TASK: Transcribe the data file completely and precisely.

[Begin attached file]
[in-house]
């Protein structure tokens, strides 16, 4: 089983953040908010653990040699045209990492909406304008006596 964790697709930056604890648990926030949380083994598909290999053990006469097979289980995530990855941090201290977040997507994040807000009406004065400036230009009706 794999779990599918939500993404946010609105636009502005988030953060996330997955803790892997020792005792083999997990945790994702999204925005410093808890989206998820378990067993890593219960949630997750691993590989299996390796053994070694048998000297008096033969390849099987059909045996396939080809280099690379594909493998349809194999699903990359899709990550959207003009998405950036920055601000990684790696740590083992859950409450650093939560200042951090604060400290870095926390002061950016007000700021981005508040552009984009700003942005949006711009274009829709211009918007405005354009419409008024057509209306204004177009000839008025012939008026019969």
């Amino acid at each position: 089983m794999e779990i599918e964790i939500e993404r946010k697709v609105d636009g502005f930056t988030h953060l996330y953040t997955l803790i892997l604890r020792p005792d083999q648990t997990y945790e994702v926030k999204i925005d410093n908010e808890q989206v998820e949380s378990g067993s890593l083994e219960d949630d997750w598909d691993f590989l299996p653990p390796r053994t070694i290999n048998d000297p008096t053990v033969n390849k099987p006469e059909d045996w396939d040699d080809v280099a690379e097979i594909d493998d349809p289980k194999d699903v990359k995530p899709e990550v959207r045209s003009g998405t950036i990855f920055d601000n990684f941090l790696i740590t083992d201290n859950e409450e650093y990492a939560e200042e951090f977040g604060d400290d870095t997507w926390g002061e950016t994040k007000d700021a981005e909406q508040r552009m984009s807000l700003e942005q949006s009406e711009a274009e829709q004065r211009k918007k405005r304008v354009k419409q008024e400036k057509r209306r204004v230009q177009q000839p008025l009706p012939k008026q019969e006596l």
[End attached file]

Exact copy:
[in-house]
């Protein structure tokens, strides 16, 4: 089983953040908010653990040699045209990492909406304008006596 964790697709930056604890648990926030949380083994598909290999053990006469097979289980995530990855941090201290977040997507994040807000009406004065400036230009009706 794999779990599918939500993404946010609105636009502005988030953060996330997955803790892997020792005792083999997990945790994702999204925005410093808890989206998820378990067993890593219960949630997750691993590989299996390796053994070694048998000297008096033969390849099987059909045996396939080809280099690379594909493998349809194999699903990359899709990550959207003009998405950036920055601000990684790696740590083992859950409450650093939560200042951090604060400290870095926390002061950016007000700021981005508040552009984009700003942005949006711009274009829709211009918007405005354009419409008024057509209306204004177009000839008025012939008026019969």
């Amino acid at each position: 089983m794999e779990i599918e964790i939500e993404r946010k697709v609105d636009g502005f930056t988030h953060l996330y953040t997955l803790i892997l604890r020792p005792d083999q648990t997990y945790e994702v926030k999204i925005d410093n908010e808890q989206v998820e949380s378990g067993s890593l083994e219960d949630d997750w598909d691993f590989l299996p653990p390796r053994t070694i290999n048998d000297p008096t053990v033969n390849k099987p006469e059909d045996w396939d040699d080809v280099a690379e097979i594909d493998d349809p289980k194999d699903v990359k995530p899709e990550v959207r045209s003009g998405t950036i990855f920055d601000n990684f941090l790696i740590t083992d201290n859950e409450e650093y990492a939560e200042e951090f977040g604060d400290d870095t997507w926390g002061e950016t994040k007000d700021a981005e909406q508040r552009m984009s807000l700003e942005q949006s009406e711009a274009e829709q004065r211009k918007k405005r304008v354009k419409q008024e400036k057509r209306r204004v230009q177009q000839p008025l009706p012939k008026q019969e006596l």